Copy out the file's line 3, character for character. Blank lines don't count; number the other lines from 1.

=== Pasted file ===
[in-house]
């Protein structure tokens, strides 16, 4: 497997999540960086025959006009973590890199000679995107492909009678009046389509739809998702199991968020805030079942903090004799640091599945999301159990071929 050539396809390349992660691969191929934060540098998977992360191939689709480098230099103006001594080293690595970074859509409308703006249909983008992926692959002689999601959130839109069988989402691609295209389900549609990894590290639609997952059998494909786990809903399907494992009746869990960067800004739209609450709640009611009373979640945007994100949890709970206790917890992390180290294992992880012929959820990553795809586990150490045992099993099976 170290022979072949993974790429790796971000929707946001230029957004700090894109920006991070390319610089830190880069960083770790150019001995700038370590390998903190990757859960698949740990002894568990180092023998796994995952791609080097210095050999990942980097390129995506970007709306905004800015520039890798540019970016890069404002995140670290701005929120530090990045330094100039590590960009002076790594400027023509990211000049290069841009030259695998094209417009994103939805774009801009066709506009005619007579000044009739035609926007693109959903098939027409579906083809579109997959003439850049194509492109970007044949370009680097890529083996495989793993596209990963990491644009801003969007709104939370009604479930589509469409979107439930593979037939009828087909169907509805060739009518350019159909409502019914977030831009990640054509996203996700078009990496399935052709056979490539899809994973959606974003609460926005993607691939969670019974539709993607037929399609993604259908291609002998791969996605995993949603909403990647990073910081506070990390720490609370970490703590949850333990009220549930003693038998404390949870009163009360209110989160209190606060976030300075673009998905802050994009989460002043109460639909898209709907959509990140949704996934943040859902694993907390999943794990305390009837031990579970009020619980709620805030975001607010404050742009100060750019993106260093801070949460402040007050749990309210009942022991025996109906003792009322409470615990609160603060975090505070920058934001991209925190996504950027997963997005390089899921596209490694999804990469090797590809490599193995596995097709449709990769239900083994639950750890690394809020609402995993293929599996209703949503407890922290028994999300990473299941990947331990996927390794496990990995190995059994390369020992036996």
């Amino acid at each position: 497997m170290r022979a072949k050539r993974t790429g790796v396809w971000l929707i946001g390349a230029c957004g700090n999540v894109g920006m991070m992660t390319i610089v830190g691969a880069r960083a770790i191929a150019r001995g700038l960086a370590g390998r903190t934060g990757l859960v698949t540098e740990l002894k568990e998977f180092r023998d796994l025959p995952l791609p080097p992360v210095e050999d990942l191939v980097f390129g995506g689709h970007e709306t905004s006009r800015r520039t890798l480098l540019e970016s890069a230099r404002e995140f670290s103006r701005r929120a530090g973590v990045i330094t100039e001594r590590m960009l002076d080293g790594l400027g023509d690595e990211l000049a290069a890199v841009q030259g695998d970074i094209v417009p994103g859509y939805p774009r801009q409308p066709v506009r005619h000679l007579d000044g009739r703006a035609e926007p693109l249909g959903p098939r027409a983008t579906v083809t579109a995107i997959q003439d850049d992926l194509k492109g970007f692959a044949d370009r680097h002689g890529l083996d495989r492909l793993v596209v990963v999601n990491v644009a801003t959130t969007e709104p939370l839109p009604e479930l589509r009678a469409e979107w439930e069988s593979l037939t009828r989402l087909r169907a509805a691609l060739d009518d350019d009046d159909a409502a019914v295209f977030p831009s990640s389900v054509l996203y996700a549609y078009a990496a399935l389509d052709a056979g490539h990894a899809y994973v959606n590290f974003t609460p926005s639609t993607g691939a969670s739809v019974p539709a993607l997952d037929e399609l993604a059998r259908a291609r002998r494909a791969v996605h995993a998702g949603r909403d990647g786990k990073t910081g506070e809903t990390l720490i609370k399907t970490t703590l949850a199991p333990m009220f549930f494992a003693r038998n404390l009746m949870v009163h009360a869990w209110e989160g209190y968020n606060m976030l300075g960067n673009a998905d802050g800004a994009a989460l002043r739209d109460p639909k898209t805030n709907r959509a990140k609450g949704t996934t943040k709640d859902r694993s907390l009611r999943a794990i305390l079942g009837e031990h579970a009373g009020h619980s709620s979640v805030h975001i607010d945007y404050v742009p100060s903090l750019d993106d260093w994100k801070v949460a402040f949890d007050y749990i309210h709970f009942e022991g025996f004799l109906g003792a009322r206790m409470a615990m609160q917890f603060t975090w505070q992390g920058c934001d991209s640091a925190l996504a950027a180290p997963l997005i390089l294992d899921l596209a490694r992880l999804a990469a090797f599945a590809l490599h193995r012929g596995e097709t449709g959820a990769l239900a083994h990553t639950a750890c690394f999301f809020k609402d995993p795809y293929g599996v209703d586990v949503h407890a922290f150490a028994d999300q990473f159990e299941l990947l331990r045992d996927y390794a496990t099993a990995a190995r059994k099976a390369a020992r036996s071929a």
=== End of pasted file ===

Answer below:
């Amino acid at each position: 497997m170290r022979a072949k050539r993974t790429g790796v396809w971000l929707i946001g390349a230029c957004g700090n999540v894109g920006m991070m992660t390319i610089v830190g691969a880069r960083a770790i191929a150019r001995g700038l960086a370590g390998r903190t934060g990757l859960v698949t540098e740990l002894k568990e998977f180092r023998d796994l025959p995952l791609p080097p992360v210095e050999d990942l191939v980097f390129g995506g689709h970007e709306t905004s006009r800015r520039t890798l480098l540019e970016s890069a230099r404002e995140f670290s103006r701005r929120a530090g973590v990045i330094t100039e001594r590590m960009l002076d080293g790594l400027g023509d690595e990211l000049a290069a890199v841009q030259g695998d970074i094209v417009p994103g859509y939805p774009r801009q409308p066709v506009r005619h000679l007579d000044g009739r703006a035609e926007p693109l249909g959903p098939r027409a983008t579906v083809t579109a995107i997959q003439d850049d992926l194509k492109g970007f692959a044949d370009r680097h002689g890529l083996d495989r492909l793993v596209v990963v999601n990491v644009a801003t959130t969007e709104p939370l839109p009604e479930l589509r009678a469409e979107w439930e069988s593979l037939t009828r989402l087909r169907a509805a691609l060739d009518d350019d009046d159909a409502a019914v295209f977030p831009s990640s389900v054509l996203y996700a549609y078009a990496a399935l389509d052709a056979g490539h990894a899809y994973v959606n590290f974003t609460p926005s639609t993607g691939a969670s739809v019974p539709a993607l997952d037929e399609l993604a059998r259908a291609r002998r494909a791969v996605h995993a998702g949603r909403d990647g786990k990073t910081g506070e809903t990390l720490i609370k399907t970490t703590l949850a199991p333990m009220f549930f494992a003693r038998n404390l009746m949870v009163h009360a869990w209110e989160g209190y968020n606060m976030l300075g960067n673009a998905d802050g800004a994009a989460l002043r739209d109460p639909k898209t805030n709907r959509a990140k609450g949704t996934t943040k709640d859902r694993s907390l009611r999943a794990i305390l079942g009837e031990h579970a009373g009020h619980s709620s979640v805030h975001i607010d945007y404050v742009p100060s903090l750019d993106d260093w994100k801070v949460a402040f949890d007050y749990i309210h709970f009942e022991g025996f004799l109906g003792a009322r206790m409470a615990m609160q917890f603060t975090w505070q992390g920058c934001d991209s640091a925190l996504a950027a180290p997963l997005i390089l294992d899921l596209a490694r992880l999804a990469a090797f599945a590809l490599h193995r012929g596995e097709t449709g959820a990769l239900a083994h990553t639950a750890c690394f999301f809020k609402d995993p795809y293929g599996v209703d586990v949503h407890a922290f150490a028994d999300q990473f159990e299941l990947l331990r045992d996927y390794a496990t099993a990995a190995r059994k099976a390369a020992r036996s071929a």